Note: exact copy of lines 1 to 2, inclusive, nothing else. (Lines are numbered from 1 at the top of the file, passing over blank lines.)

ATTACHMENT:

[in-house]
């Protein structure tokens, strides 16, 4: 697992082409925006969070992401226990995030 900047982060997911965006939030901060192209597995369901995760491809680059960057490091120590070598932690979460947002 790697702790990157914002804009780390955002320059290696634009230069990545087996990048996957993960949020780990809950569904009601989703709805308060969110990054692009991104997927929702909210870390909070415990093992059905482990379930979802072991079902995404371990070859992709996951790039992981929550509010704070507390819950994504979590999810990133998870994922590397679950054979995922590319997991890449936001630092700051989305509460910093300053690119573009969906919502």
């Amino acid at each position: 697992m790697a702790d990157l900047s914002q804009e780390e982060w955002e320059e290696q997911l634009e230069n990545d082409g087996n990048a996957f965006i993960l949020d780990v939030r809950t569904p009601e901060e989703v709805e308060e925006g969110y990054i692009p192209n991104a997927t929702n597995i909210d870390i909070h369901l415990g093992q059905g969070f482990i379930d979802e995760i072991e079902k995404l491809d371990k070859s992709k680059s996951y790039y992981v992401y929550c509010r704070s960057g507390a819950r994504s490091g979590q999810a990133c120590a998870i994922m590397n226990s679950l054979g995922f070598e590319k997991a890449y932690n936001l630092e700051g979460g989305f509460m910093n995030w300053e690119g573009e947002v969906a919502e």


[in-house]
């Protein structure tokens, strides 16, 4: 697992082409925006969070992401226990995030 900047982060997911965006939030901060192209597995369901995760491809680059960057490091120590070598932690979460947002 790697702790990157914002804009780390955002320059290696634009230069990545087996990048996957993960949020780990809950569904009601989703709805308060969110990054692009991104997927929702909210870390909070415990093992059905482990379930979802072991079902995404371990070859992709996951790039992981929550509010704070507390819950994504979590999810990133998870994922590397679950054979995922590319997991890449936001630092700051989305509460910093300053690119573009969906919502």